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Outsourcing - especially if it’s your first time - can be daunting. You might be looking to scale up faster, add expertise to your team quickly, save money or focus on your core competencies.
But there’s a lot to consider, and it’s easy to get put off thinking about the things that could go wrong. For example, will you have enough management oversight? Will you have the same level of data visibility that you have now?
It’s also easy to worry that you won’t get suitably qualified people working on your project, or that the finished product won’t be as flexible or as upgradeable as you want.
But thankfully, by choosing the right partner, being clear about your goals and maintaining open communication, you can be pretty confident about getting the right result.
Be clear about what you want, why you want it, and how success will be measured before you start talking to an outsourcer. Defining these things internally will increase buy-in from your team.
There’s also a less obvious benefit. When your team members interact with the outsource team, they’ll act as better relationship managers if they understand (or even helped set) the parameters and objectives for the outsource team.
They’ll also be better at flagging up relevant issues early, and help keep the project on track.
It’s important to make sure there’s flexibility built into your outsourcing contracts.
It’s almost inevitable that the scope of the project will change as you go along. If it’s a long project, the needs of your business itself might change. In IT, where market demands shift so quickly, that’s especially likely.
In those circumstances, having the ability to be agile can be hugely beneficial.
Bringing a contractor into your team is almost like a hiring an employee. It’s fine to be picky and to ask similar questions to those you’d ask in an interview.
Especially if this is your first time outsourcing, it’s a great idea to start with a simple project that is relatively easy to define and quick to deliver. That will give your internal and external teams a chance to get to know each other and work on a live but not business-critical task. In the process, they’ll have the opportunity to iron out any wrinkles in project management processes.
It’s easy, especially in the middle of a project, to overlook project milestones. Sometimes at the start of the project, they can feel arbitrary and ill-defined. Once the project is live, milestones can easily become irrelevant or overtaken by events.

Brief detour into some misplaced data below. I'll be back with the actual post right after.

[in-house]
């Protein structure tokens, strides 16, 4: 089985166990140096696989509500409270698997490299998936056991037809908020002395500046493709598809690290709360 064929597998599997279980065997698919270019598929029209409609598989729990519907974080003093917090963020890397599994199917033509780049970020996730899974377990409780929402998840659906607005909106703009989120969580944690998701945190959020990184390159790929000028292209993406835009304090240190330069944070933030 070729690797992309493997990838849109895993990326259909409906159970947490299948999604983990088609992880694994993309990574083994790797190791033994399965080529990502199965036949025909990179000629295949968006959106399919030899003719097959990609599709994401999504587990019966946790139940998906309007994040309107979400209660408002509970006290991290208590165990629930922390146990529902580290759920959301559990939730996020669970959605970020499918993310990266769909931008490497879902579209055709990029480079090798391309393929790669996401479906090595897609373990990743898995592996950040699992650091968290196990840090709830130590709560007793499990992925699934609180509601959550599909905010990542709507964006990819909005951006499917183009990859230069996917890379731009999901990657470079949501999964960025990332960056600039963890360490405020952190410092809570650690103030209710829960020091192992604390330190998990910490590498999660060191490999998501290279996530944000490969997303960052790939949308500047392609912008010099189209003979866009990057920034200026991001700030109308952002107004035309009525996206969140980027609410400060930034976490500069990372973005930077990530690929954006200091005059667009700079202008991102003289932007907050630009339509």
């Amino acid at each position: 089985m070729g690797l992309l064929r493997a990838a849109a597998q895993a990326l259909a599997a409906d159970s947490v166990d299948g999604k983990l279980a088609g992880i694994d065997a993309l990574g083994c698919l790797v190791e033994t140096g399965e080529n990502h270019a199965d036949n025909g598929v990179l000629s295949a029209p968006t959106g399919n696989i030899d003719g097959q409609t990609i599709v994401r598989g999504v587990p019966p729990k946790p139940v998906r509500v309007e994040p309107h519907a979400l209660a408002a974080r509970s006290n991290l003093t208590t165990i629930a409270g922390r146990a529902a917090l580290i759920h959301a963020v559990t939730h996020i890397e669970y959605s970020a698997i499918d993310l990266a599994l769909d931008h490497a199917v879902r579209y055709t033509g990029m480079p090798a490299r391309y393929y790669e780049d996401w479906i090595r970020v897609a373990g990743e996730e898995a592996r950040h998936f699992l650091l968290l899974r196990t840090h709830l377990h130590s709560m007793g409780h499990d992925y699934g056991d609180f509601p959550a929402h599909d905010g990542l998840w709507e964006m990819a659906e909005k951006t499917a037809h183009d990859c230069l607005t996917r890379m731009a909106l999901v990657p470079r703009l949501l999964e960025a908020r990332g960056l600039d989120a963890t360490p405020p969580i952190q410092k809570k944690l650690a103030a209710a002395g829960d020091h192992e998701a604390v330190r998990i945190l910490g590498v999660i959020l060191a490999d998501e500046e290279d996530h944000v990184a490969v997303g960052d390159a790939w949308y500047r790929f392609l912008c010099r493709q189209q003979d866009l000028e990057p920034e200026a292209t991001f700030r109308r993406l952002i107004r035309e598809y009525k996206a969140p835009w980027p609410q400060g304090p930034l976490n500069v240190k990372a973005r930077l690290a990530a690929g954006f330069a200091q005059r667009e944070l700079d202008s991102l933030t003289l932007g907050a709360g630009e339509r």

They’re most effective if they are used as a live barometer of progress that you update regularly during dialogue with your outsource team.
Good milestones can act as a really useful ‘central organising point’ for everyone involved. If you tie them to payments, you can also ease cash flow and give yourself extra protection.
Any time you add more ‘cooks to the kitchen’, projects can get messy. One of the most common problems is when ownership of individual parts of a project isn’t clear. That can lead to mistakes, frustration and a breakdown in relationships.
When that happens, things go south quickly. Ideally, use project management software where both you and your outsource teams can keep tabs on who needs to do what and by when.
For bigger projects or end-products that don’t dovetail with your existing systems, you might need to factor in more handover time and staff training.
For a big project - or a final product that doesn’t dovetail neatly with your existing systems, you might need to factor in more handover time. That might include staff training, but the big thing is having an arrangement in place to deal with issues the emerge when the project is live.
What often emerges are niche use cases not identified in the project scoping. Getting post-launch support agreed means more accurate quoting, clear expectations on both sides, and a smoother project implementation.
Get your team involved early. Not only does that create vital buy-in, but it also surfaces important information early. Bring in the people who actually do x in your team into the process, and they’ll often identify important hurdles and stumbling blocks. When they do that in the scoping and planning phase, it saves you money.
If you can, go visit them. Work with them the same way you work with anyone else in the organisation. As well as giving them feedback, also ask for their feedback. They might have ideas about how some processes could be made to be more efficient.
It’s true that in a lot of cases, outsourcing can save you money. But it doesn’t need to only be a cost-saving effort.
By working with outsourcing who are experts in their field, you’ll also get the benefit of their know-how. Find the right partners and they’ll act as part project team, part consultants, helping you define and design the project based on what they know works.
We hope you found that helpful!
Ready to talk about outsourcing? Over the years, we’ve learned a lot about what makes for a successful outsourcing experience. So, whether you need a single expert or a whole team, tell us about what you’re trying to achieve.
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